US Firms Spend Wisely Compared With Rivals In Japan and Germany
Wouldn't it be nice to spend almost all your money, save just a little bit, and end up getting rich anyway?
That's essentially what the United States economy has been doing, according to a new study by McKinsey Global Institute in Washington, a research group affiliated with the McKinsey & Co. consulting firm.
Compared with the Japanese, Germans, and other Europeans, Americans save relatively little. Since savings, converted to investments, are necessary to generate wealth, how then has the US managed to maintain a standard of living as high or higher than these other industrial nations?
The short answer: Money works harder in America than in Japan or Germany, largely because of good management in US industry, the study finds. In fact, "capital productivity" - the effectiveness of investment by businesses - is only about two-thirds as high in Germany and Japan as in the US. The study looked at five industries in all three nations - automotive, food, retailing, telecommunications, and electric utilities - over a one-year period.
"It is still unclear in which areas US business should invest more for further productivity gains," says Bill Lewis, director of the institute. "We can't learn about this from other countries, and until we get a solid statistical base on productivity growth in the US, we face uncertainty about where to direct investments."
"Surprisingly," the study states, "we found that managers in Japan and Germany could achieve performance close to US levels if they ran their companies differently, which they appear to be free to do." In other words, it is practices, not laws, that hold back productivity in Germany and Japan.
Overengineering and "goldplating" were found common in Germany. Phone cables of Deutsche Telekom must be able to withstand being run over by a tank, for example. In other words, the Germans invest too much capital to achieve certain tasks, relative to US businesses, in the view of the authors of this study.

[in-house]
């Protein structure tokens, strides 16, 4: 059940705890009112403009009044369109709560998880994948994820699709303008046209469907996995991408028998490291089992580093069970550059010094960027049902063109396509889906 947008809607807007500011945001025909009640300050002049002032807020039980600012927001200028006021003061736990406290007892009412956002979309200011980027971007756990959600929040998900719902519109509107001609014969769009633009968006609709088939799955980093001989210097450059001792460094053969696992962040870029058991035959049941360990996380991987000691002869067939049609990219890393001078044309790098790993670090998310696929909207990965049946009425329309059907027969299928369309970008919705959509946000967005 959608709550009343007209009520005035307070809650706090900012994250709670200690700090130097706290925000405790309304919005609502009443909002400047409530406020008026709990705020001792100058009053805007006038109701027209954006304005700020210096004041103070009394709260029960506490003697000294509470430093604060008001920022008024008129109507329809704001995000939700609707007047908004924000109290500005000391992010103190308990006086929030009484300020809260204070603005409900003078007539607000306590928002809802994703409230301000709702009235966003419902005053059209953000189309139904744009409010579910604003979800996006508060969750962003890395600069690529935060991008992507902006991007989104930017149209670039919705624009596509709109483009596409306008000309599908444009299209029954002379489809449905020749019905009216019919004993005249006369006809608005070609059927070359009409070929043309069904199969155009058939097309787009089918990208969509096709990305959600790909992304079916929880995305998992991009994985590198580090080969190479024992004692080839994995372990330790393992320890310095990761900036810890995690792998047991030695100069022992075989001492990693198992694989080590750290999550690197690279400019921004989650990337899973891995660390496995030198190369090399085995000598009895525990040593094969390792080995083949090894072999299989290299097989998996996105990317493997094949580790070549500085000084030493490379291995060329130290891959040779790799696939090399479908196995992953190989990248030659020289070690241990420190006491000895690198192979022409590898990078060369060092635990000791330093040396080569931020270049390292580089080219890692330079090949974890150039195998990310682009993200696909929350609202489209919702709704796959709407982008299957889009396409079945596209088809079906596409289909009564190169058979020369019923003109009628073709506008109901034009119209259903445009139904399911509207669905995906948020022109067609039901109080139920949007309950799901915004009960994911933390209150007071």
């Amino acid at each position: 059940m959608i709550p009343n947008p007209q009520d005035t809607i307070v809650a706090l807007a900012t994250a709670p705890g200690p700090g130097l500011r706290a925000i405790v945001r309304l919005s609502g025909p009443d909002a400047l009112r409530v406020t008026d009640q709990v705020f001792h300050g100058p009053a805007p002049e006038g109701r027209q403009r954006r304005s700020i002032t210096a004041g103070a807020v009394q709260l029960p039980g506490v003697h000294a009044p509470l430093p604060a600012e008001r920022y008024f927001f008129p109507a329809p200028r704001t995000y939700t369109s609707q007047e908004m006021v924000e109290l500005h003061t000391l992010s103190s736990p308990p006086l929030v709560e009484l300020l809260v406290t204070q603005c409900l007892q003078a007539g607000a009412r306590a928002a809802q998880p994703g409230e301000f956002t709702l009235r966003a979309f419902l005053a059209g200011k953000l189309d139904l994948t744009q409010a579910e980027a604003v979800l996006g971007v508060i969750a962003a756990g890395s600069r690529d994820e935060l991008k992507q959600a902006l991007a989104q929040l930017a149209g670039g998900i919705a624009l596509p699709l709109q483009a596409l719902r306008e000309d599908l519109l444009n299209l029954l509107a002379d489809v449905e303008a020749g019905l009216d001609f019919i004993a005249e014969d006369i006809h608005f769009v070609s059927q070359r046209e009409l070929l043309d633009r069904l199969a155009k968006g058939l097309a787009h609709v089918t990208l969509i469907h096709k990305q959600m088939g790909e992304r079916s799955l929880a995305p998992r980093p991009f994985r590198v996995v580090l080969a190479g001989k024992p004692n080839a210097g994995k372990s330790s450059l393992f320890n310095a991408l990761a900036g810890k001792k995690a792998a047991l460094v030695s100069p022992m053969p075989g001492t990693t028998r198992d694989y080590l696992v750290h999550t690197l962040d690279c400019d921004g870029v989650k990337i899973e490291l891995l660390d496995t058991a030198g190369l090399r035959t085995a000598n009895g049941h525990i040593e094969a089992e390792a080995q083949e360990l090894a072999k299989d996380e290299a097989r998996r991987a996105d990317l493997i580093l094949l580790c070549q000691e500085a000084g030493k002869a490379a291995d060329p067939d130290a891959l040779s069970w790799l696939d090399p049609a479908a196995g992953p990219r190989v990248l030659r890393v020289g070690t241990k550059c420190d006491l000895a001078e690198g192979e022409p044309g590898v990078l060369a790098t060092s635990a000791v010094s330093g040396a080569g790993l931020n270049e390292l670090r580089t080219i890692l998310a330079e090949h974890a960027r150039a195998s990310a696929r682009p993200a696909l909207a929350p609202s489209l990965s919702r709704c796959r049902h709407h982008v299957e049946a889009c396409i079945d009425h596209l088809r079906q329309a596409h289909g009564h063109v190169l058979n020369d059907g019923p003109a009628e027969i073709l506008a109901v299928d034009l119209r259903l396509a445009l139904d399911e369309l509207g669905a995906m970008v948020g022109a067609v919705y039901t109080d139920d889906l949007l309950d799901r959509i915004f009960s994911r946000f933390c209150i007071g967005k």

Japanese utilities, in another example, do not use time-of-use pricing to reduce peak loads; thus they use power plants inefficiently and need more of them. Also, German and Japanese managers tend to buy their equipment locally, while US managers are more prone to shop globally. In telecommunications, this may cut US supply costs in half.
Overall, intense price competition and relative ease of entry by new businesses foster an environment of dynamic innovation in the US.
The US capital market, demanding financial performance by companies, thereby encourages productivity of both labor and capital. This higher productivity translates into higher financial returns for US savers. Annualized average return on debt and equity for the years 1974 to 1993 is 9.1 percent in the US, versus 7.4 percent in Germany and 7.1 percent in Japan. So $1,000 invested in 1974 would have returned $5,666 by 1993 in the US, $4,139 in Germany, and $3,597 in Japan.
The study disputes the "conventional wisdom" that US firms are forced by the capital market to be too focused on short-term results.
Many experts have charged that US business is much too prone to lay off workers in order to achieve higher productivity. Certainly jobs have tended to be more secure in Japan and Germany than in the US. But the US has produced far more new jobs than it has lost.